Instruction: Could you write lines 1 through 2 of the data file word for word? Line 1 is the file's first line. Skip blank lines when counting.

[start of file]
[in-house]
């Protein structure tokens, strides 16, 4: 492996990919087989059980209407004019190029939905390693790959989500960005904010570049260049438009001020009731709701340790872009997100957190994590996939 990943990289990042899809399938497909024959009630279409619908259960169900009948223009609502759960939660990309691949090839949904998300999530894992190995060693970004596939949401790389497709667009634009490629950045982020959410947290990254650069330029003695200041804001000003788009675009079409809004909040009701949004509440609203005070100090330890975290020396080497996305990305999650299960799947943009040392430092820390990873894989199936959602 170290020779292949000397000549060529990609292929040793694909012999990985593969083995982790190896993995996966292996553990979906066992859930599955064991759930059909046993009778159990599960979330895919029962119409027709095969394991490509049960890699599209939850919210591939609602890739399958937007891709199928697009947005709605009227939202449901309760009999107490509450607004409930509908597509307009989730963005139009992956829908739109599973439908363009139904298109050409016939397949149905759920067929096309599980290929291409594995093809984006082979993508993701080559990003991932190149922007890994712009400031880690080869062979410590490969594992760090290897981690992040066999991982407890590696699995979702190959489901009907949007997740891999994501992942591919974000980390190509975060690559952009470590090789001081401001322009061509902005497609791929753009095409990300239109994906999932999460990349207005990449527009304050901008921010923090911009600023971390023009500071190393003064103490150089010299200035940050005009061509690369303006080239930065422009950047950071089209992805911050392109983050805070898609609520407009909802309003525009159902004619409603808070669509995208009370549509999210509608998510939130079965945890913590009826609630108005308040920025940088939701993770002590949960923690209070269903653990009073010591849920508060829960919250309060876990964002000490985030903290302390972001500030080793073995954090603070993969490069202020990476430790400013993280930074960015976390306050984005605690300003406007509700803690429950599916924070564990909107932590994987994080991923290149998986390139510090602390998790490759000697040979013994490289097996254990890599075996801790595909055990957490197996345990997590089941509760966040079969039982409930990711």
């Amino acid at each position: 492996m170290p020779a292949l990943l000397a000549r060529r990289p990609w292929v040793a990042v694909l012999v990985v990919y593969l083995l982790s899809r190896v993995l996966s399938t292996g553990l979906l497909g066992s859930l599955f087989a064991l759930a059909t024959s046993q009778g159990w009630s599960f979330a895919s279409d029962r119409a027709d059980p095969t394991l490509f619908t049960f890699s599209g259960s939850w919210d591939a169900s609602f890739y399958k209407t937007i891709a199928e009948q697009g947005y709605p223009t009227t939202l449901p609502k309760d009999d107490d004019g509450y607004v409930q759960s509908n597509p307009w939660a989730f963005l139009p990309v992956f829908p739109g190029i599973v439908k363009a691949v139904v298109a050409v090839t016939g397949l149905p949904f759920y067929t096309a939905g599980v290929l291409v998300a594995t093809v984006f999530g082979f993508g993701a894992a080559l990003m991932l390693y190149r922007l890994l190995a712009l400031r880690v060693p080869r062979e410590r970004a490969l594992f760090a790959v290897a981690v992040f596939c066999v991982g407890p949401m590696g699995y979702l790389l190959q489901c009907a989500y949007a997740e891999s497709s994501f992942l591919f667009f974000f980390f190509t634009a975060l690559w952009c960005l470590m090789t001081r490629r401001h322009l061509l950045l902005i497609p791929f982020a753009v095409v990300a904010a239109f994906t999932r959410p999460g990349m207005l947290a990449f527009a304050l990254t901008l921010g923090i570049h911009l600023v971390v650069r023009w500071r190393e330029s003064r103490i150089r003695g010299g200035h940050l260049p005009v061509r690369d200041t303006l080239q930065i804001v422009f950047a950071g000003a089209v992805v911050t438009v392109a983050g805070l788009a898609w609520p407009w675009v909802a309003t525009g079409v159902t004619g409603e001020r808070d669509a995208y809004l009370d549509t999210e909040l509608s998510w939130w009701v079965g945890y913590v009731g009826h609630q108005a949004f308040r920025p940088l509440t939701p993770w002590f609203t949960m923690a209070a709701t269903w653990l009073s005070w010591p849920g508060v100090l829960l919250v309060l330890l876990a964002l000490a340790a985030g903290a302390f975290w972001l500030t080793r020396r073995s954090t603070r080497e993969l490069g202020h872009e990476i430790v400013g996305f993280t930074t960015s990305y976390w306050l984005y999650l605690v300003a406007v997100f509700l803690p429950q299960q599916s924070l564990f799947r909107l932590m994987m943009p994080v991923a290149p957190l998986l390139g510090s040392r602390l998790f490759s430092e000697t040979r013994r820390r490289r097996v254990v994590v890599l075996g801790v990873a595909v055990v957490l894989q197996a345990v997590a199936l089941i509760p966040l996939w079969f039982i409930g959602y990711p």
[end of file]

[in-house]
């Protein structure tokens, strides 16, 4: 492996990919087989059980209407004019190029939905390693790959989500960005904010570049260049438009001020009731709701340790872009997100957190994590996939 990943990289990042899809399938497909024959009630279409619908259960169900009948223009609502759960939660990309691949090839949904998300999530894992190995060693970004596939949401790389497709667009634009490629950045982020959410947290990254650069330029003695200041804001000003788009675009079409809004909040009701949004509440609203005070100090330890975290020396080497996305990305999650299960799947943009040392430092820390990873894989199936959602 170290020779292949000397000549060529990609292929040793694909012999990985593969083995982790190896993995996966292996553990979906066992859930599955064991759930059909046993009778159990599960979330895919029962119409027709095969394991490509049960890699599209939850919210591939609602890739399958937007891709199928697009947005709605009227939202449901309760009999107490509450607004409930509908597509307009989730963005139009992956829908739109599973439908363009139904298109050409016939397949149905759920067929096309599980290929291409594995093809984006082979993508993701080559990003991932190149922007890994712009400031880690080869062979410590490969594992760090290897981690992040066999991982407890590696699995979702190959489901009907949007997740891999994501992942591919974000980390190509975060690559952009470590090789001081401001322009061509902005497609791929753009095409990300239109994906999932999460990349207005990449527009304050901008921010923090911009600023971390023009500071190393003064103490150089010299200035940050005009061509690369303006080239930065422009950047950071089209992805911050392109983050805070898609609520407009909802309003525009159902004619409603808070669509995208009370549509999210509608998510939130079965945890913590009826609630108005308040920025940088939701993770002590949960923690209070269903653990009073010591849920508060829960919250309060876990964002000490985030903290302390972001500030080793073995954090603070993969490069202020990476430790400013993280930074960015976390306050984005605690300003406007509700803690429950599916924070564990909107932590994987994080991923290149998986390139510090602390998790490759000697040979013994490289097996254990890599075996801790595909055990957490197996345990997590089941509760966040079969039982409930990711």